I’m Still the Mom: Birthing a Child & a Business
Lola has wanted almost nothing to do with me lately.
She shouts, “No! No! I want daddy!” When I try to get her out of bed in the morning or when I try to give her a bath.
My husband – being responsible for an almost 3-year-old most hours of the day – is frazzled.
I’m frazzled too. I want to cuddle up to my tiny girl and kiss her soft whispy hair. I almost long for those days she wanted me and nobody else.
As I stood looking over the edge of her crib Saturday morning, trying to coax Lola to let me pick her up – whilst having zero success – Mike sauntered into the room and said, “It wasn’t so long ago the tables were turned.”
Yes, I remember.
My paranoid mind would have me believe this shift happened when I started working full-time. My intellect knows 3-years-olds are fickle and this phase has nothing to do with my choice to work. She’ll be back on my hip before long.
But I still struggle with my role as “mother,” especially in the light of Mother’s Day.
My client, Dr. Andrea Doucet, a sociologist who studies breadwinner moms & caregiving dads, wrote a Mother’s Day piece for PhD in Parenting. She shared the stories of many moms who have different views on mothering versus parenting. And it left her main question, “Are you still the mother?” reverberating in my brain.
I find my role ill-defined but my gut – literally – quite sure of my motherhood.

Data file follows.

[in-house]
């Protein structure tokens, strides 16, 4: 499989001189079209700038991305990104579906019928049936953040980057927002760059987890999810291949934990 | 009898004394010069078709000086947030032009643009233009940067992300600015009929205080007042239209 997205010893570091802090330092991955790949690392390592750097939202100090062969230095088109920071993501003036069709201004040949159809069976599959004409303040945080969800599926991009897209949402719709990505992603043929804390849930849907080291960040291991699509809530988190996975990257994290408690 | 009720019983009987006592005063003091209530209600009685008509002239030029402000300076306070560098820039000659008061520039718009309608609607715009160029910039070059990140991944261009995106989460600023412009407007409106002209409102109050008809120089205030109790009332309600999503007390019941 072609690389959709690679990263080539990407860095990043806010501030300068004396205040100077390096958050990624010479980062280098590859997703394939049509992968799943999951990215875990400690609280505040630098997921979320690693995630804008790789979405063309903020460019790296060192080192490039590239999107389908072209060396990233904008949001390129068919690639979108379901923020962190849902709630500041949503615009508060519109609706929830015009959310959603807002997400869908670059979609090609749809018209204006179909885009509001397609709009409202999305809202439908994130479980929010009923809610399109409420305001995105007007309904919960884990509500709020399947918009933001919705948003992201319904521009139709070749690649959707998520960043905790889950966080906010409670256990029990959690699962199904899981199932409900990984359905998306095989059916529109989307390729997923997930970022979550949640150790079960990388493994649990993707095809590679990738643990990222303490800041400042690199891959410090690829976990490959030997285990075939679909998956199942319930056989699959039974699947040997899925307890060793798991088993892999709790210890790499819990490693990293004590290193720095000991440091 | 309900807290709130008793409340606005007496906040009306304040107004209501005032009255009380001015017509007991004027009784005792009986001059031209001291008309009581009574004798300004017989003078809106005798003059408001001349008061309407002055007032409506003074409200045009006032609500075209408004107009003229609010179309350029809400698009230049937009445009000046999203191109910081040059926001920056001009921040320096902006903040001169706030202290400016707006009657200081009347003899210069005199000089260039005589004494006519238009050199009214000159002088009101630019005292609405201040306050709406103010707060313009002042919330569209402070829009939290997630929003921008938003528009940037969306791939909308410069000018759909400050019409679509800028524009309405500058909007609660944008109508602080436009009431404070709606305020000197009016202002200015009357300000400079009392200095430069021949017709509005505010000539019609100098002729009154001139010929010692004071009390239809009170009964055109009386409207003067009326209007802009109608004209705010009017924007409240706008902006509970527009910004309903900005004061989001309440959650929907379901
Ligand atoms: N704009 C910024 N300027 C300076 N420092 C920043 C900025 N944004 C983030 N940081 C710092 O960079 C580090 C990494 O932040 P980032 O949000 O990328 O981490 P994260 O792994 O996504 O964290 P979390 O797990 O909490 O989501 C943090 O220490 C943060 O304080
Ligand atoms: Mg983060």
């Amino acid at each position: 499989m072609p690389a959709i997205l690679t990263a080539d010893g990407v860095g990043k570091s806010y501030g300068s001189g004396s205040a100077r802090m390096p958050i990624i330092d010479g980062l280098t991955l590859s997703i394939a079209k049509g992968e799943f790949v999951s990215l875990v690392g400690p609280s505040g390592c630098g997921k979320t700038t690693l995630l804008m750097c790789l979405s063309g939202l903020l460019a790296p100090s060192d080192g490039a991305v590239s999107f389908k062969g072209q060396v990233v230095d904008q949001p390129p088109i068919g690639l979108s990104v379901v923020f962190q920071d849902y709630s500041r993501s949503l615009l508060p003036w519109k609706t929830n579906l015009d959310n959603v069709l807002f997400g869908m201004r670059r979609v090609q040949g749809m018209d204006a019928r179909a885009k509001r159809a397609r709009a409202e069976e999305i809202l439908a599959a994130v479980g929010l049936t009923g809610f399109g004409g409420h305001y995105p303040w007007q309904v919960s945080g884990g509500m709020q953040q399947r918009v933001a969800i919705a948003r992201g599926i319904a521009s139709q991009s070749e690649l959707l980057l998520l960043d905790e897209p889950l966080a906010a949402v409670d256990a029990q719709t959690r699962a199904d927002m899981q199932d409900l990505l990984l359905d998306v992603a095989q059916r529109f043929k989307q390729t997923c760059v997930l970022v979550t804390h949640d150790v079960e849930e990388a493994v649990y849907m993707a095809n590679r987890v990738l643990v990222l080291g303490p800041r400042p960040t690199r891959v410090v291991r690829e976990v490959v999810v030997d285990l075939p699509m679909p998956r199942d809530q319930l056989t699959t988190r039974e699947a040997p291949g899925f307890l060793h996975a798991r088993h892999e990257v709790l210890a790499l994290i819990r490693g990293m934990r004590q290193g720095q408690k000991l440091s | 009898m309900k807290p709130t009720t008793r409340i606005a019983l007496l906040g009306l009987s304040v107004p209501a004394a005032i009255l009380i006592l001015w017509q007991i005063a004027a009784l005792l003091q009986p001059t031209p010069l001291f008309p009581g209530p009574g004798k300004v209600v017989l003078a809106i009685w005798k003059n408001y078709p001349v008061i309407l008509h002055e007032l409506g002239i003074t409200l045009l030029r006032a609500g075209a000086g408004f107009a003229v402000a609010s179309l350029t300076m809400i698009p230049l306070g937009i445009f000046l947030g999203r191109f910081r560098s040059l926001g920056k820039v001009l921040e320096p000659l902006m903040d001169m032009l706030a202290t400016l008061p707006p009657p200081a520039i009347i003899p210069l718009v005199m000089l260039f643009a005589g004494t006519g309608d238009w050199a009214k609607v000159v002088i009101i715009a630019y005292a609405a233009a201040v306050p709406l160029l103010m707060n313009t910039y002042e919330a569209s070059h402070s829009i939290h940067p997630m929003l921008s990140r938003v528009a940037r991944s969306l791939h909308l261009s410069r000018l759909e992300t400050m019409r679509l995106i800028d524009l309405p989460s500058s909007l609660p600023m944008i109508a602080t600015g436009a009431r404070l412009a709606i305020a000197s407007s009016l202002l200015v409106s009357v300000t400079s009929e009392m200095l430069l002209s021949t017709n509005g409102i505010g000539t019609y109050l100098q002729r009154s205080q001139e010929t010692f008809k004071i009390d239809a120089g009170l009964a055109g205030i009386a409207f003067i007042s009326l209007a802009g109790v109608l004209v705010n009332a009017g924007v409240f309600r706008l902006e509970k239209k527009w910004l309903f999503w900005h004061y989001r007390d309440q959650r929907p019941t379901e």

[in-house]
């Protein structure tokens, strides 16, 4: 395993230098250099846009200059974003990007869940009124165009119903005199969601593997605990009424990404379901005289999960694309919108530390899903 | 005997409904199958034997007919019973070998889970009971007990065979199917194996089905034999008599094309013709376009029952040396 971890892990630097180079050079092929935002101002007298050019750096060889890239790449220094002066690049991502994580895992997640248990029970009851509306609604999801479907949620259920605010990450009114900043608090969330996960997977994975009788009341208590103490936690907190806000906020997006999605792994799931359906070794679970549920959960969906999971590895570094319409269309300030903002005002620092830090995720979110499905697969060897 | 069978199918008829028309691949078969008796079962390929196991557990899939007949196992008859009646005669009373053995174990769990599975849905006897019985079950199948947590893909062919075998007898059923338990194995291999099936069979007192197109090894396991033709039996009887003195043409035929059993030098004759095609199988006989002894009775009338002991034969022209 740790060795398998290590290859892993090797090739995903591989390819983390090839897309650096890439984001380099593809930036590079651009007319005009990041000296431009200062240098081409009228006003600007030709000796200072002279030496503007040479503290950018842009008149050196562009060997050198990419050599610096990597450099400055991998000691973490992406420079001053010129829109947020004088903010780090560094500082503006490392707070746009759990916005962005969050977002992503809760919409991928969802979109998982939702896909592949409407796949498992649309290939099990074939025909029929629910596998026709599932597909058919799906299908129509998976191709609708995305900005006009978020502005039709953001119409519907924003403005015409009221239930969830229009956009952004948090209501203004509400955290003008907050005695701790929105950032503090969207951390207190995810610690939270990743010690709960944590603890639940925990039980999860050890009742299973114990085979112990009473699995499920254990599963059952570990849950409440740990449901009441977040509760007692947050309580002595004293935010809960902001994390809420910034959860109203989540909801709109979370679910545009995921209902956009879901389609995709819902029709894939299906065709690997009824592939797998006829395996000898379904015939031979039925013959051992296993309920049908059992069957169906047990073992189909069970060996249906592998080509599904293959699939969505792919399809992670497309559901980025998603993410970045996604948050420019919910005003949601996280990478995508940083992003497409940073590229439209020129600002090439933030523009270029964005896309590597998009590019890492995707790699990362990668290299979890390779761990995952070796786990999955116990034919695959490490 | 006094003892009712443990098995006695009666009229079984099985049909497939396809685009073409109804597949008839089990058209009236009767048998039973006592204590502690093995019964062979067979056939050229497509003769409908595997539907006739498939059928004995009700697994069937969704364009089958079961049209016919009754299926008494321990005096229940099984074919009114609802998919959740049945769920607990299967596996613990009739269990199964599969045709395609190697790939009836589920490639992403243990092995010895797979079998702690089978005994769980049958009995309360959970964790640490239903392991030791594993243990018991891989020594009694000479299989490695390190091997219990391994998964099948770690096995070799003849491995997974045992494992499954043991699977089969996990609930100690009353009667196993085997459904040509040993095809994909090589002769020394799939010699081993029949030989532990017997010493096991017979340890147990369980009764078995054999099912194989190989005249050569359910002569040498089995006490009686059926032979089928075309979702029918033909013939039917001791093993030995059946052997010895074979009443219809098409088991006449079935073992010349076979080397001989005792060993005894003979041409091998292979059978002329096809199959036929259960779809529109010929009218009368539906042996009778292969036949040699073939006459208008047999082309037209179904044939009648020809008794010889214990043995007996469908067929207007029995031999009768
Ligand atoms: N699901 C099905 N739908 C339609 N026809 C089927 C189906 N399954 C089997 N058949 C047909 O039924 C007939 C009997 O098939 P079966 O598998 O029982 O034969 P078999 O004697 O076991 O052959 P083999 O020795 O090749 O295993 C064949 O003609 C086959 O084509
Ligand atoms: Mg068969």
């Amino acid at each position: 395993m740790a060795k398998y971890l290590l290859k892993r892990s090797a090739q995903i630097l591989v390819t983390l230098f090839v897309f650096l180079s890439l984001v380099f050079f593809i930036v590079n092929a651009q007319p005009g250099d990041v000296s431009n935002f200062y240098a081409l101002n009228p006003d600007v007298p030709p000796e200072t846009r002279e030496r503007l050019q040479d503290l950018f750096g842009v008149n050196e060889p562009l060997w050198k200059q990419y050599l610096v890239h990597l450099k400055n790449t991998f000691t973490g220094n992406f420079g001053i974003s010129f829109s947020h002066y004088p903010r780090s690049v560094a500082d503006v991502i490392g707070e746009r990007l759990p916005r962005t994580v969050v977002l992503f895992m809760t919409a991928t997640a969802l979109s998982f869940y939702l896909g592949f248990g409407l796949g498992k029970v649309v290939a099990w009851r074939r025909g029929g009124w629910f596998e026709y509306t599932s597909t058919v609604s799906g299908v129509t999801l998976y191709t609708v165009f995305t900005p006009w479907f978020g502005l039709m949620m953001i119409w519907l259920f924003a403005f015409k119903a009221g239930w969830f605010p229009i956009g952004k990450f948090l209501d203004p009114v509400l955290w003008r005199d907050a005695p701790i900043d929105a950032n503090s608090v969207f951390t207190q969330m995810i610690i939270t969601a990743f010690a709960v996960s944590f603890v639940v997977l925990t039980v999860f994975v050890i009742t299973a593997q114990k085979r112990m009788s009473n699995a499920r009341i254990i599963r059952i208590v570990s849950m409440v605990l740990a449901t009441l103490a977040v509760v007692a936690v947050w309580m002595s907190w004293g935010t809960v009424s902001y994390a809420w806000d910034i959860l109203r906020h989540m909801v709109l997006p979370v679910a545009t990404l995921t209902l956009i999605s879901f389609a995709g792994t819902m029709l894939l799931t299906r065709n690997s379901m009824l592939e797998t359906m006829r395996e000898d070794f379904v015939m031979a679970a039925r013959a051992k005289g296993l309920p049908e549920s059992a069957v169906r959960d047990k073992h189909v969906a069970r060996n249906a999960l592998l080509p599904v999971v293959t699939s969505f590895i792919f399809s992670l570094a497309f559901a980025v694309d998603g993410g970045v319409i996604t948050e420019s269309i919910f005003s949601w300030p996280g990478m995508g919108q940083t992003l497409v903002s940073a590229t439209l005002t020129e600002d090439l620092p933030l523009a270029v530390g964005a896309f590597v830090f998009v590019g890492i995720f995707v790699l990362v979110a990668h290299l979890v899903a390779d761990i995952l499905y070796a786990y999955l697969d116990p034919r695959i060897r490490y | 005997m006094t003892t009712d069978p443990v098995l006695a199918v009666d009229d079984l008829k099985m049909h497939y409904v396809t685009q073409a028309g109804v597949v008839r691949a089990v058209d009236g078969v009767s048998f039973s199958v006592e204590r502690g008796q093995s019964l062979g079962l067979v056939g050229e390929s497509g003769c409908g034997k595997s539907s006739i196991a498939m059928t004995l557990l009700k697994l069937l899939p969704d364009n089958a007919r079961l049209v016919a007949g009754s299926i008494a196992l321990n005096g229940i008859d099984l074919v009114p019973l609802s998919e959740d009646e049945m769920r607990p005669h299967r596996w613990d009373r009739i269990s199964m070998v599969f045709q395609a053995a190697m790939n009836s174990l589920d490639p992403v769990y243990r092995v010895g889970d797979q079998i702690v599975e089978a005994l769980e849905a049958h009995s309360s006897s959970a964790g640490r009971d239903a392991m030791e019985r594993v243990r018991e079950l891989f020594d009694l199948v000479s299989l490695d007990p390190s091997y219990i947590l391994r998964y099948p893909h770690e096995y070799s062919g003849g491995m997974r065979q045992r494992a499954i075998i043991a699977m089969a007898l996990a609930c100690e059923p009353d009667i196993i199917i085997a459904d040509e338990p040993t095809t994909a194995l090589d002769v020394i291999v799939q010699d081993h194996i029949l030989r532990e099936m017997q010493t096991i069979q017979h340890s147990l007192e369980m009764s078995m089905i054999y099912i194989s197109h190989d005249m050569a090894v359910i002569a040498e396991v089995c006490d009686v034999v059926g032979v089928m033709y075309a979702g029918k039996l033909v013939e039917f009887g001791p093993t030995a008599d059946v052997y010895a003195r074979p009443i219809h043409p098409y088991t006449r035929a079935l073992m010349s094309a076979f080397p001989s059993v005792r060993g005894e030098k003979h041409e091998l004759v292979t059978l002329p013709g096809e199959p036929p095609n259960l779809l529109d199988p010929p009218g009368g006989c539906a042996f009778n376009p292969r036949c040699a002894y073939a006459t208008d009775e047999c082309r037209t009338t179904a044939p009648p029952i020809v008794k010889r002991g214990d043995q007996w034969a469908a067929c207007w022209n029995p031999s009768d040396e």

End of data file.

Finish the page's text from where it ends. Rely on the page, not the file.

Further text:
There is something primal there, but we needn’t define it, and setting limitations on gender-based identity discourages the possibilities within our scope of what it means to be human. Mothering comes in many blessed forms!
— Kristin, comment on Are You Still the Mother?
Many moms dream of parenting full-time and building a business during nap time. Practical circumstances and my own unyielding ambition made that unrealistic for me. While my day to day includes few traditional “mom” activities, I still feel a deep connection to motherhood and all the heart-straining, gut-turning emotions that come with it.
The primal awakening that occurs with the advent of motherhood – either biological or adopted – is the same primal awakening that allowed me to birth my business.
To deny my desire to nurture & grow my business would – for me – also deny my true relationship with my daughter.
Certainly, I do not see my daughter & my business as equal but I see a certain symbiosis in their existence. When another mom speaks of family as always her first priority, I wonder how she can see her business outside of the success of her family. It’s not a judgement call on my part but a yearning for a deeper understanding of the relationships of my own family.
I may be a business owner, leader, and breadwinner, but I am equally mother and woman. Where others see duality, I see connection. Where others see choices, I see inevitability.
My family and my business grow together. And I? I am the mother.